To achieve 360 degree angular coverage at a node, it is possible to use one or more antennas which are steerable either electrically or physically and which can point in any azimuthal direction, or an array of fixed antennas each pointing in a different direction such that any particular direction is accessible from one of the antennas.
The exact number M of antennas must be chosen to allow complete angular coverage without adversely affecting link gain. Note, M may be greater than n, the maximum active links per node. However, rather than providing M pairs of transceivers at each node, each pair being continuously connected to a single antenna, for cost reasons it is preferred to use only one transceiver per node and make use of time division multiplexing (TDM) and time division duplex (TDD) techniques to connect the transceiver to an antenna. A node therefore has only one transceiver pair which must be able to use all M antennas. TDM can be used to time-share the antennas with the transceiver. TDD can be used to alternate the receive/transmit operation of the node radio so that it is never receiving and transmitting simultaneously. Frequency division multiplexing or code-division multiplexing could be used as alternatives to TDM. Frequency division duplex could be used as an alternative to TDD. Other alternative schemes may be possible.
The basic structure of the radio frequency parts of a node 2 is shown in
A simple scheme of scheduling the connection of antennas 13 is shown in the time slot structure in FIG. 11 for the case M=8. Time is divided equally into “frames” 20 and each frame 20 is divided equally into a transmit phase 21 and a receive phase 22. The transmit and receive phases 21,22 are themselves divided into equal time slots 23. Each one of these time slots 23 is used for one link 3 from a node 2. Thus, the node 2 transmits in one time slot 23 on one link 3 then the next time slot 23 on the next link 3 and so on, followed by receiving in one time slot 23 on one link 3 and the next time slot 23 on the next link 3 and so on. Each receive time slot 23 of each node is arranged to be long enough to ensure that there is sufficient time for a signal transmitted from other nodes 2 to travel to the node 2 in question and also to be received in full at the node 2 in question, particularly to ensure that the data packet and any guard bands are received.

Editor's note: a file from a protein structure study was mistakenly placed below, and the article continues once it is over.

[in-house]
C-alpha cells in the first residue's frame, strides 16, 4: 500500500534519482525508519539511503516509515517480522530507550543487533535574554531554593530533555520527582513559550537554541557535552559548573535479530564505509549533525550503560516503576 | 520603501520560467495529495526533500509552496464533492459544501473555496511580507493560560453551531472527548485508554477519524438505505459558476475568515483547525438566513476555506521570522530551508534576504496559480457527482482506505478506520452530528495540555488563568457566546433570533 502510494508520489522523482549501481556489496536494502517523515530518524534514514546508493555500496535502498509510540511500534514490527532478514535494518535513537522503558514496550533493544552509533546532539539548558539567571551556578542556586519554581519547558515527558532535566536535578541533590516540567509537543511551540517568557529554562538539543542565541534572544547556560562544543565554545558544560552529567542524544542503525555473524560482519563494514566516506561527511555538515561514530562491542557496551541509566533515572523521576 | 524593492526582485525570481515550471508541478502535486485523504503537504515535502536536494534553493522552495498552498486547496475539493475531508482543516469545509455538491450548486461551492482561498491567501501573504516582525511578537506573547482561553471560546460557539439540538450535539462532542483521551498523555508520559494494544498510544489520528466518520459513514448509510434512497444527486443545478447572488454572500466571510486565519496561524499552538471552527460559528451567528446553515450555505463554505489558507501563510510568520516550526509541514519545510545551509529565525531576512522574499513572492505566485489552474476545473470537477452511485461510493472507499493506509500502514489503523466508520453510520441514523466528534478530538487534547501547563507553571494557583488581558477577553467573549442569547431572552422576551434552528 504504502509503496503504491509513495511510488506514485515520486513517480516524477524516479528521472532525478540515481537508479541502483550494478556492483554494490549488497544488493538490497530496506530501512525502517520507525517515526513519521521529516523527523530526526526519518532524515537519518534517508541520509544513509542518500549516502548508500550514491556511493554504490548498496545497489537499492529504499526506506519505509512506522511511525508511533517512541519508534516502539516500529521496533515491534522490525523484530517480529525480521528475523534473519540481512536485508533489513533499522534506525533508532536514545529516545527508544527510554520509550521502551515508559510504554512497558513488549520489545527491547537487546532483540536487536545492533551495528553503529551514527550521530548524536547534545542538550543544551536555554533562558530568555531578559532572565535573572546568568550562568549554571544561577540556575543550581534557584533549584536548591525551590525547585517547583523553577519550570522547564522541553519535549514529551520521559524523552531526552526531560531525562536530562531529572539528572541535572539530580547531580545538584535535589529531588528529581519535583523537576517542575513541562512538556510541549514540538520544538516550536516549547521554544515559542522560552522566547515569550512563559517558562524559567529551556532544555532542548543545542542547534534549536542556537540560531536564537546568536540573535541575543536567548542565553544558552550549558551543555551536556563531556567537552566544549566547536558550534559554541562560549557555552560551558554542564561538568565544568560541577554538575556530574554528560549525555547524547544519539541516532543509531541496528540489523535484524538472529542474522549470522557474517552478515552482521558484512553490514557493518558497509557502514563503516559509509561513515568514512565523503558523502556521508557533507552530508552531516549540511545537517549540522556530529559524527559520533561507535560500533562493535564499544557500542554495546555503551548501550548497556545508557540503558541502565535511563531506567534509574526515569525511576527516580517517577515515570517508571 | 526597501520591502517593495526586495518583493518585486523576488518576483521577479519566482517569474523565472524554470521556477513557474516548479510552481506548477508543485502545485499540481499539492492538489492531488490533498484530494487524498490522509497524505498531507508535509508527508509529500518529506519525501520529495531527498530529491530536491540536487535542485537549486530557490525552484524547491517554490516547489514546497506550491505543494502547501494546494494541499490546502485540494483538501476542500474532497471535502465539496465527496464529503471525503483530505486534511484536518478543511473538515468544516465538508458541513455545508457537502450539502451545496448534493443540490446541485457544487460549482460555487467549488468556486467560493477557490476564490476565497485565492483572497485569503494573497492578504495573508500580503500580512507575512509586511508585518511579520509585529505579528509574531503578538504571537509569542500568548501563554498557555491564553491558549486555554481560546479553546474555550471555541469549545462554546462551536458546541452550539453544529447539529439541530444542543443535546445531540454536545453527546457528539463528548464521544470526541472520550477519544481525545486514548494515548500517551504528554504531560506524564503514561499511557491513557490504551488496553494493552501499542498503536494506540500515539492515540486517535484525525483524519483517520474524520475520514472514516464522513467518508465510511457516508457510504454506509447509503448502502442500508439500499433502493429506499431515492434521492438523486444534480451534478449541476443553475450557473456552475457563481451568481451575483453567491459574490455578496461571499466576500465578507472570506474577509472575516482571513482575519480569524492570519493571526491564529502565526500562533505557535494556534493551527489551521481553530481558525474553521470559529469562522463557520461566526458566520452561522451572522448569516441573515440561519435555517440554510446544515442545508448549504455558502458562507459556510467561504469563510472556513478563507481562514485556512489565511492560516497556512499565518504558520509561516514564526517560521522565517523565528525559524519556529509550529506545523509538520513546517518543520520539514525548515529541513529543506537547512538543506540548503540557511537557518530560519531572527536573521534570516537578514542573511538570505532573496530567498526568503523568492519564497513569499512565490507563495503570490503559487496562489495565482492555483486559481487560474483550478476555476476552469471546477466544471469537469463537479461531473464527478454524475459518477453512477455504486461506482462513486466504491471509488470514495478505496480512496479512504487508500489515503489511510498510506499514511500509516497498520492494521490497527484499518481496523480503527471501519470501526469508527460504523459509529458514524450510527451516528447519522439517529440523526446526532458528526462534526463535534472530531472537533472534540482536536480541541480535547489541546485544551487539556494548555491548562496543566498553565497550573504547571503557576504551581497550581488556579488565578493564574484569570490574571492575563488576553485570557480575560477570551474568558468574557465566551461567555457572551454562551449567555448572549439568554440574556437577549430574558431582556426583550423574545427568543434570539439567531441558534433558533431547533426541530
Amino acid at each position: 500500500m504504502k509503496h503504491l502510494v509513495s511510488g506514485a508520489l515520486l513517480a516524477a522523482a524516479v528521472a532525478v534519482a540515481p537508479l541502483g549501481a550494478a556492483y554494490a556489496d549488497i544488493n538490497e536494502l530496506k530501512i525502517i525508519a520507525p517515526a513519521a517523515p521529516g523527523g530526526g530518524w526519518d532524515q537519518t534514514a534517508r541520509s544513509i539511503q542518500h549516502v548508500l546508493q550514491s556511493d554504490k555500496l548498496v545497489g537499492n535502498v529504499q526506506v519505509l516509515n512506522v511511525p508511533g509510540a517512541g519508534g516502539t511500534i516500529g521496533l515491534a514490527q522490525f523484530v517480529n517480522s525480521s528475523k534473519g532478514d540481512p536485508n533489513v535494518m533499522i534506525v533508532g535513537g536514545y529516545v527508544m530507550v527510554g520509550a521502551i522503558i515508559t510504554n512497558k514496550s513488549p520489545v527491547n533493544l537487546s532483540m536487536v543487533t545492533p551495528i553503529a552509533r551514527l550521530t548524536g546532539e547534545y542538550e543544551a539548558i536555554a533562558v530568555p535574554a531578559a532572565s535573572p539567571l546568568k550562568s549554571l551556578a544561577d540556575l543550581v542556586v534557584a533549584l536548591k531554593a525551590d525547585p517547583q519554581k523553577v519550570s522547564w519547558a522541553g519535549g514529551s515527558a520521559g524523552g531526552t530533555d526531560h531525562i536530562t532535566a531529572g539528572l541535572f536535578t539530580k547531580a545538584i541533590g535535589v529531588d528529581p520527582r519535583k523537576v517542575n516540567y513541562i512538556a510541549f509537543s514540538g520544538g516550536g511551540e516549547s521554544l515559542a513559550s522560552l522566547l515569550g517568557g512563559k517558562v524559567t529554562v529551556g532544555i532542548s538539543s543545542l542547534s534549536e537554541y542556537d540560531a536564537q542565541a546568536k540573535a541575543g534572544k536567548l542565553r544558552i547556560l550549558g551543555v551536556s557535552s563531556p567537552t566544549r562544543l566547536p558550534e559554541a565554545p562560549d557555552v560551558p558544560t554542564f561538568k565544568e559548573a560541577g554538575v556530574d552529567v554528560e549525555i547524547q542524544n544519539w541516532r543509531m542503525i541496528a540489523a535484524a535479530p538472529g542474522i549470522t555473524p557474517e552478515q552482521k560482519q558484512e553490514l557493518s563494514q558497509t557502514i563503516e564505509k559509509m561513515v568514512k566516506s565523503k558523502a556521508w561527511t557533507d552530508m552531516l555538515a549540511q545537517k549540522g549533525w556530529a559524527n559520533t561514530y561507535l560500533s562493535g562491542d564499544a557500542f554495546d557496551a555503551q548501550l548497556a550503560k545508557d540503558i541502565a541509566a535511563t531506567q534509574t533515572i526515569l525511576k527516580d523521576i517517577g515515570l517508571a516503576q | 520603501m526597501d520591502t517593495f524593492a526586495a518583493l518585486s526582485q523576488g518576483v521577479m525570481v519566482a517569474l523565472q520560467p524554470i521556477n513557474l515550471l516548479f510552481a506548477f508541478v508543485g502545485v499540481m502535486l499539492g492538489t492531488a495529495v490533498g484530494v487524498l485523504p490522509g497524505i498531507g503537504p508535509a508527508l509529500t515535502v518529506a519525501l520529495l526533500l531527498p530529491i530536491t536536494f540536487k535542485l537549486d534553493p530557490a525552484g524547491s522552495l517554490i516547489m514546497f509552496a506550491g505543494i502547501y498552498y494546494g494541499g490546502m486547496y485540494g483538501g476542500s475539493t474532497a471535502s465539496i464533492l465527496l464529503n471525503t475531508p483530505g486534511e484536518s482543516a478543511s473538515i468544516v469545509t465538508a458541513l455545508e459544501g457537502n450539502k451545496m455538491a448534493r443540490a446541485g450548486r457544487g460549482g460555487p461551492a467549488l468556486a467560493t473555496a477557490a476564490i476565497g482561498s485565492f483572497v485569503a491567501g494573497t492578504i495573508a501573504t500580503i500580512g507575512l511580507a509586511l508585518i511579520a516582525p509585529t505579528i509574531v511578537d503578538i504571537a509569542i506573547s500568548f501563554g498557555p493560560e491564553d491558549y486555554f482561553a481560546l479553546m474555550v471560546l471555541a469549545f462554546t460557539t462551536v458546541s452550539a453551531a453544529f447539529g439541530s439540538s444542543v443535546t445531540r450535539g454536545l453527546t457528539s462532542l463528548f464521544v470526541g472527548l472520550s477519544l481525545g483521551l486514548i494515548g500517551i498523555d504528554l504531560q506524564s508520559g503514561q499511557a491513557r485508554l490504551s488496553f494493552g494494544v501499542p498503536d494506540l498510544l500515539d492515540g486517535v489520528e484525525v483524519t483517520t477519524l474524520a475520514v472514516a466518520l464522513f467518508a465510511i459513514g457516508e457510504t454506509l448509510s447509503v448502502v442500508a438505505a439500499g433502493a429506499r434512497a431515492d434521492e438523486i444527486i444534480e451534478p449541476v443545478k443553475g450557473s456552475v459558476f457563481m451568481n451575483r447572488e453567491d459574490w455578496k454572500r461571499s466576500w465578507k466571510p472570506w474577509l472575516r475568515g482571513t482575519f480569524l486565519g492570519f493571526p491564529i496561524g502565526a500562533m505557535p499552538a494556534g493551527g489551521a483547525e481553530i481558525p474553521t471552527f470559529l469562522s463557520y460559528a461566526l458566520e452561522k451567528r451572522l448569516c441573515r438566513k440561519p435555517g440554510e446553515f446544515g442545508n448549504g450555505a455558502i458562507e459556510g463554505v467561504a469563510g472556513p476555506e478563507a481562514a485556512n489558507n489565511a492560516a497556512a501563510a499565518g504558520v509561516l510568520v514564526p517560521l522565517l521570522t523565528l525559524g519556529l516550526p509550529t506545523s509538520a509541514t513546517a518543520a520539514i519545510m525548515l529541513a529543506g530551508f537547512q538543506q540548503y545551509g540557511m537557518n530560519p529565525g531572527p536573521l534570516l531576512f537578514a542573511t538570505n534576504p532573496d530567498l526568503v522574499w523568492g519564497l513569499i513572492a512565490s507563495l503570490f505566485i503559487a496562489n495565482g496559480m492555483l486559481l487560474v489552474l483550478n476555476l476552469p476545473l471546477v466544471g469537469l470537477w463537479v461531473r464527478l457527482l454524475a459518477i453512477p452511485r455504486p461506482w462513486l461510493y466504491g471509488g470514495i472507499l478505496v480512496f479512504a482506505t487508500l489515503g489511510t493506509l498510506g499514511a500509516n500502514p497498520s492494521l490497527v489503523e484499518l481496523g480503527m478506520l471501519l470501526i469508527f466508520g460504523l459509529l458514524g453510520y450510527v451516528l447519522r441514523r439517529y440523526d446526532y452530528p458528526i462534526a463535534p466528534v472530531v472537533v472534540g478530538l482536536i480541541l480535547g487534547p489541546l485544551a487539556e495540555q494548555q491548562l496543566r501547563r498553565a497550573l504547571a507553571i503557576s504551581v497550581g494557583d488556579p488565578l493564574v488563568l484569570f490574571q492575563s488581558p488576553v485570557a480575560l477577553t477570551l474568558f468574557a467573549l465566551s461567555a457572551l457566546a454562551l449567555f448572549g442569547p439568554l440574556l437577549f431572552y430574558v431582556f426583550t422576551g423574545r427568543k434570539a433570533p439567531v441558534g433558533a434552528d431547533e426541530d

In-turn sequencing is not the only possible way of addressing antennas 13. The total bandwidth available at a node 2 can be partitioned by allocating more or fewer time slots 23 to an antenna 13, within a receive or transmit half frame 21,22. This is illustrated in the matrices in
It may be noted that whilst TDM/TDD is used to divide up time between links 3, this does not imply that the time a link 3 spends active is also divided into time slots. As each link 3 connects only two nodes 2, there is no need for a further time-division structure, for multiple access purposes, on a link 3 for the purposes of the present invention.
Considering now the need for synchronisation of transmission and reception by the nodes 2, if any one of the nodes 2 is transmitting then all the nodes 2 to which it is transmitting must be receiving. This is only possible with certain web topologies. Many topologies satisfy this transmit/receive phasing if all transmission path loops in the web have an even number of sides.
Not only must communicating nodes 2 be transmitting or receiving in synchronism but they must agree on the time slot number that they are using. Referring to
It will be appreciated that different groups of nodes 2 may be communicating with each other at any one time. In other words, different transmission paths in the system 1 may be active and carrying traffic at any one time.
Reference is now made to